March 20, 2013
NEWBURGH, N.Y. -
As printed in the Mid Hudson Times, March 20, 2013
A momentous election has just taken place.
Unlike civic elections, which normally allow nearly two months
for the new leader to move in, the moment Cardinal Jorge Bergoglio
was selected as pontiff, and the moment he selected his papal name
– Francis – he became leader for 1.2 billion Roman Catholics
For this Jesuit to choose the name Francis gives me great hope
for the Church and its rich traditions: both intellectual and
popular and religious. I pray that members of all the religious
congregations – Jesuits, Franciscans, Dominicans etc. – will
heartily enjoy renewing their legacies.
As the product of a Jesuit High School and then a classic
Franciscan liberal arts education, I know people everywhere love
Francis of Assisi. He is a lover of animals, an environmentalist, a
reformer, a poet, and a mystic. Francis transcends all different
faiths, believers and nonbelievers. He has captivated the
imagination of billions of people since the 13th century.
And he is the patron saint of Italy. Of course the Italians in
St. Peter’s Square last week loved the name, chanting “Francesco,
A time of a new pontiff is a large and extended moment in which
we come together to honor our past, celebrate its renewal and
stretch our imaginations towards ways in which we can deepen and
The Jesuits, it has been noted, have a tradition of academic
excellence. That this pope believes in collaboration with the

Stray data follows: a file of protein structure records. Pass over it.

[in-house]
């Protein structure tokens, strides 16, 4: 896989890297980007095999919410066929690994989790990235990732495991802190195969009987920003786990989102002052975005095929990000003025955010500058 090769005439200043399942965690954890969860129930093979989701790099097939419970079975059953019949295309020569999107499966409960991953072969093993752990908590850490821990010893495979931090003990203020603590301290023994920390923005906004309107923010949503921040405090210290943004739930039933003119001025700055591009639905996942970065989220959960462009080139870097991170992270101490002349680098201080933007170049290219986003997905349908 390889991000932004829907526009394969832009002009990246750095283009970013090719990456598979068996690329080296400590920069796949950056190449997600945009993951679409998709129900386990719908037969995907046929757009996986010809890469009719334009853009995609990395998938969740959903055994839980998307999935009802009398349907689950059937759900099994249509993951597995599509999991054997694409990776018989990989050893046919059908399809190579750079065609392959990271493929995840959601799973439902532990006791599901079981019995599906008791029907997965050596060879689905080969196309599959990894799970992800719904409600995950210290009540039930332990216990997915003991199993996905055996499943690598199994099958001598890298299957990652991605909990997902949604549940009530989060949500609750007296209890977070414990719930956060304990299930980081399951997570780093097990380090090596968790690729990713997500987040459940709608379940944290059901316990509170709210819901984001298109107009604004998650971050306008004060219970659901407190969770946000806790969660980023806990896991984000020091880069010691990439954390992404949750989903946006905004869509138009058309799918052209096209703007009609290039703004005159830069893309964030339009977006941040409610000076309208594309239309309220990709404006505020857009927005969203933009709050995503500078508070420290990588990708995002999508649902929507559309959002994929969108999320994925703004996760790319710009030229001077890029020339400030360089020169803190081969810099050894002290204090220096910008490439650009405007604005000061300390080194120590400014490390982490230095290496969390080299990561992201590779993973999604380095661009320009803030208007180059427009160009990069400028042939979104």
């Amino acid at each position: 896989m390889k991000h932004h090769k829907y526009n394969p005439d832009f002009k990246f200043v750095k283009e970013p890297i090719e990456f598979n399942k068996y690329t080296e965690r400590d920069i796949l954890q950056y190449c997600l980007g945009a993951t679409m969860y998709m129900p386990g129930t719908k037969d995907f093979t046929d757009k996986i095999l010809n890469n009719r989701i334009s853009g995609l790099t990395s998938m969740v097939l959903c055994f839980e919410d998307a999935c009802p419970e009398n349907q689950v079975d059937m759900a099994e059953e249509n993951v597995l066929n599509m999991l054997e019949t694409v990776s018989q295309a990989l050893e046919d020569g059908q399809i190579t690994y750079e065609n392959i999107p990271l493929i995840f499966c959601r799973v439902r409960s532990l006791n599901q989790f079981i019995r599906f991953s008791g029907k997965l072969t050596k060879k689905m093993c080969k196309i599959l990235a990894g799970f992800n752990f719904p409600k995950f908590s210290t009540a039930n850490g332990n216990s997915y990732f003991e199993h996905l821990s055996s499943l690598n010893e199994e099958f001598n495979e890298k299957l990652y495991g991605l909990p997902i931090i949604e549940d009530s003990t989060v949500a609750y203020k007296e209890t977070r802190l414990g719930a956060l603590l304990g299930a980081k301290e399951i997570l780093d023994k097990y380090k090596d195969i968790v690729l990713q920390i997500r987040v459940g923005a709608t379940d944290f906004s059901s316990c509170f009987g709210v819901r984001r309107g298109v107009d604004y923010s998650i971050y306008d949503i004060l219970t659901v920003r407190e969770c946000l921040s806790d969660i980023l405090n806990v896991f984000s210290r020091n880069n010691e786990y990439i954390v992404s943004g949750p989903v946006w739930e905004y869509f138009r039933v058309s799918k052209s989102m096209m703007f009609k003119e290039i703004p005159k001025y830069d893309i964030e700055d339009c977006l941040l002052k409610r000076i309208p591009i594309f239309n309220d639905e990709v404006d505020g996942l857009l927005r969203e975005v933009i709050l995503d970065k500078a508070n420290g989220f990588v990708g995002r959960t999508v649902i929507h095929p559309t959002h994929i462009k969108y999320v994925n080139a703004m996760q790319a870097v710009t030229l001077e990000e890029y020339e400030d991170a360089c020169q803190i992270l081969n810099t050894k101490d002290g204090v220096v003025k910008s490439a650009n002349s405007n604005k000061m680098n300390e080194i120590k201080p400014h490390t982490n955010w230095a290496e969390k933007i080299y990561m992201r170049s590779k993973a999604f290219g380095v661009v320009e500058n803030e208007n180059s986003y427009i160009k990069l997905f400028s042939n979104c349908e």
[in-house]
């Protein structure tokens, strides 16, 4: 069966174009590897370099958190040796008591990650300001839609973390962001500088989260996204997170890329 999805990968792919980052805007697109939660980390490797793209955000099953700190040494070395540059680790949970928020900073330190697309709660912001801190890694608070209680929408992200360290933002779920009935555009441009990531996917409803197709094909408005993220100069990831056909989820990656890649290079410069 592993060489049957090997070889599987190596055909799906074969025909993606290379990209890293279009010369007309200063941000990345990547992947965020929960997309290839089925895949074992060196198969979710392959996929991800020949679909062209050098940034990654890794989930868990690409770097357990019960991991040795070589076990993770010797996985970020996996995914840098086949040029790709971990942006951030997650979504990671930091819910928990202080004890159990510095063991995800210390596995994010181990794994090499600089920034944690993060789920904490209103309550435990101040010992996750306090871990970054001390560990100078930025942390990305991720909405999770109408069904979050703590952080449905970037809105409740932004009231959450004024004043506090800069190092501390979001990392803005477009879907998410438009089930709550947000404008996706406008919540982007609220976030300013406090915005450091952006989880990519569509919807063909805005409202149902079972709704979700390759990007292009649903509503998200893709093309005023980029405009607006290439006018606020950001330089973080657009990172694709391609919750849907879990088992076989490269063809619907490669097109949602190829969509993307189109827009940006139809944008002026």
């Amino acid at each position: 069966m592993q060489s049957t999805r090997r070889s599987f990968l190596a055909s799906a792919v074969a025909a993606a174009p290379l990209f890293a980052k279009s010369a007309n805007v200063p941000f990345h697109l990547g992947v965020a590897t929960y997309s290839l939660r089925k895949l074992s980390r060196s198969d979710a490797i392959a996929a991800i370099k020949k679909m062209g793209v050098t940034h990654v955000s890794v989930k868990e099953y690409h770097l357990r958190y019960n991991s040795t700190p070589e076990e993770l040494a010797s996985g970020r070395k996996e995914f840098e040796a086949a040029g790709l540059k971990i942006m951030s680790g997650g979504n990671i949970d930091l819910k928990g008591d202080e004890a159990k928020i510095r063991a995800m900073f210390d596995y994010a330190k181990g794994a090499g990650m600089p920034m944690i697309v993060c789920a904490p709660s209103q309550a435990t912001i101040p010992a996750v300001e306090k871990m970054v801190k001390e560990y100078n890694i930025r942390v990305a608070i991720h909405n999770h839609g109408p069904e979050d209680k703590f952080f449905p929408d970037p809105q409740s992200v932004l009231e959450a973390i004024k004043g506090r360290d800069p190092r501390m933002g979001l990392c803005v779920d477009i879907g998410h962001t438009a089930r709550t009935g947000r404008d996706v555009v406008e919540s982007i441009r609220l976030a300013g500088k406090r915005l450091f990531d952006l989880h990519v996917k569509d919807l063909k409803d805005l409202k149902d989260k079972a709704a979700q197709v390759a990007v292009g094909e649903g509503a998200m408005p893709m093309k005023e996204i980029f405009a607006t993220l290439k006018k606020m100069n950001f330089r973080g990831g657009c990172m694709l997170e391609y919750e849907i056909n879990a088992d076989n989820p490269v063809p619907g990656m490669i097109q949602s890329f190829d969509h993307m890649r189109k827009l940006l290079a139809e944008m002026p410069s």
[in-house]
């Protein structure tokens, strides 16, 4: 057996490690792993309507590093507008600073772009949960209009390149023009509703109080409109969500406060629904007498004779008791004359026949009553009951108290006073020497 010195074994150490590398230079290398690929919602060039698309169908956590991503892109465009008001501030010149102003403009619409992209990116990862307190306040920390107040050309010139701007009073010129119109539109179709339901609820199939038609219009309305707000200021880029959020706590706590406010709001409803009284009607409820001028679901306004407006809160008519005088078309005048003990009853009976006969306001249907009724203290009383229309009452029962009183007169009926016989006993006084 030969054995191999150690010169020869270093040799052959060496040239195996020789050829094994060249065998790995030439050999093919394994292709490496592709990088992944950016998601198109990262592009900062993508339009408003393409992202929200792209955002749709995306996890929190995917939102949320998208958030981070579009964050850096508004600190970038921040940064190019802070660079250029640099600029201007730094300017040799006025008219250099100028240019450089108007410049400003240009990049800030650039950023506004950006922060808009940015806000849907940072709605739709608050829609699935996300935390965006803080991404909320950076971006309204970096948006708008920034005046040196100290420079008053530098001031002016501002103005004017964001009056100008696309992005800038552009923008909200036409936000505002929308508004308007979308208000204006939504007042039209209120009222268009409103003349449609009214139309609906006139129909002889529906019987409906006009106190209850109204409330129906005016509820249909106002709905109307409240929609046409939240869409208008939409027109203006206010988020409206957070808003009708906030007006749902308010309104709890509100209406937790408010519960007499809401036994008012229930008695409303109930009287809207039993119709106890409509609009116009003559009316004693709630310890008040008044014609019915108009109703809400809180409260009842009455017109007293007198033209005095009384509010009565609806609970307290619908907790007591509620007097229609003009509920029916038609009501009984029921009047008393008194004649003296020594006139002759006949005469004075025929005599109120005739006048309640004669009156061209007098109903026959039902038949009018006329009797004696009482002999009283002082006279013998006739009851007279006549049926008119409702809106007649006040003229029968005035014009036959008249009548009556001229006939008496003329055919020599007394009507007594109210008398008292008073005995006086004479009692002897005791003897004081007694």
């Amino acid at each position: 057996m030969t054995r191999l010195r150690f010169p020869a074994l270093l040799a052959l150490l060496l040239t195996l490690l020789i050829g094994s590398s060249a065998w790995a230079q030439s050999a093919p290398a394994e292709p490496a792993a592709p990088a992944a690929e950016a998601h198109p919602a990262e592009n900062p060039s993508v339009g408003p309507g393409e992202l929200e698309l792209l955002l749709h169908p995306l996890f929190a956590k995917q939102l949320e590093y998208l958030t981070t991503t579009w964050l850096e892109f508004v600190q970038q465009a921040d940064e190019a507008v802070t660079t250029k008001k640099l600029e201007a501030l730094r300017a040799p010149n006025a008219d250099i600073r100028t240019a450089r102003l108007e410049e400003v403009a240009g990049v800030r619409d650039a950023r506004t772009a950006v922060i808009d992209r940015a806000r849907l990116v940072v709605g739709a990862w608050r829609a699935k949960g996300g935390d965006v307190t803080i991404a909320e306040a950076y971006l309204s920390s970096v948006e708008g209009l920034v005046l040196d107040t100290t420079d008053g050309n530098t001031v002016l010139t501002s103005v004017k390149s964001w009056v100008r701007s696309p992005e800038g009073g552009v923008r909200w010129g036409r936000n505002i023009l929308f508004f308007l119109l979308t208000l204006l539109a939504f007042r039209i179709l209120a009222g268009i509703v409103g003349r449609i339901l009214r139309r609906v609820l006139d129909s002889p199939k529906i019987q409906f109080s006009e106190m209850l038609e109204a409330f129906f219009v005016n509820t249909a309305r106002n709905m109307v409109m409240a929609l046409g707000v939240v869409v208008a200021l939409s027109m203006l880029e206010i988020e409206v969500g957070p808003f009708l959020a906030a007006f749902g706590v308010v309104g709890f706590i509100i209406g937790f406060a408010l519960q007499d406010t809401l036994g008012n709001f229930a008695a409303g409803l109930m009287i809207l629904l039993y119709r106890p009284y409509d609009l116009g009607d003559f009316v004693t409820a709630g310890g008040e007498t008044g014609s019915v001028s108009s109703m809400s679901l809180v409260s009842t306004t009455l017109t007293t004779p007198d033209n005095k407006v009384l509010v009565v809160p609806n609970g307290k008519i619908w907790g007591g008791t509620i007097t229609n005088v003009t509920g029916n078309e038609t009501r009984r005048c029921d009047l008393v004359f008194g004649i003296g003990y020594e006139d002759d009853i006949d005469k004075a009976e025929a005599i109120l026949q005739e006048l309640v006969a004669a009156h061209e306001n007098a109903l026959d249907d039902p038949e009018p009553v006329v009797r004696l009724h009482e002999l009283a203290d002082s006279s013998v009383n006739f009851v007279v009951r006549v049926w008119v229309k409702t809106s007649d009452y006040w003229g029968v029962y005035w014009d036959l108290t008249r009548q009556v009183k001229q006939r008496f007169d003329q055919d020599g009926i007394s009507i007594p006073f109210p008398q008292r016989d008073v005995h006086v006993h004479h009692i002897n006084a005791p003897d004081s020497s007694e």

popularity of St. Francis of Assisi bodes well for the Church.
My own fascination with Francis of Assisi began at the age of
13, when I providentially met the mother of a Franciscan friar on
the street. Confiding to her my desire to do something meaningful
with my life, I was told in no uncertain terms to “go to the
Although I didn’t realize it at the time, that was one of those
At San Damiano, the Crucified appeared to Francis and commanded
him to “Go, rebuild my Church, which, as you see, is falling into
ruin,” to rebuild it not just by repairing local chapels, as
Francis first thought, but by renewing the Gospel life within the
Church. It is precisely this living of the Gospel life in the
footsteps of Christ, and specifically of the poor and crucified
Christ, that became the “rule and life” of the Franciscan
This devotion touches directly on the mission of education, from
its magnificent origins in the 13th century at the Universities of
Paris and Oxford and Bologna, down to our own day and age.
With St. Paul we know that that all the knowledge in the world
is a noisy gong and a clanging cymbal (l Cor. 13:1) unless it is
animated by a genuine, humble and practical love.
Francis was at once both wholly apostolic and wholly Catholic.
He had a unique ability, which we can only hope to share in.
Francis renewed the Church not in some offbeat or revolutionary
way, but by the radical practice of the Gospel in the concrete
Church of his time, whose sins he knew all too well but which he
nonetheless loved, “warts and all.”
St. Francis’s ideal of building and serving community is
especially illuminating. This ideal, in turn, can only take root
and thrive in a community whose fundamental tenor is one of moral
goodness -- and we need to remind ourselves that morality is
essentially defined not by the observance of rules but by the
attainment of goodness.
The Church today faces many challenges to be addressed. I think
the Church needs a good administrator, a good communicator, someone
who’s going to reform the Church and evangelize, and I think
Francis of Assisi was all of that.
And I think Pope Francis’ statements as Archbishop of Buenos
Aires indicate social justice is very key to him. He is a pope of
the people for the people and I think that is going to resonate
very well with people across the world.
Kevin Mackin, OFM
Mount Saint Mary College, Newburgh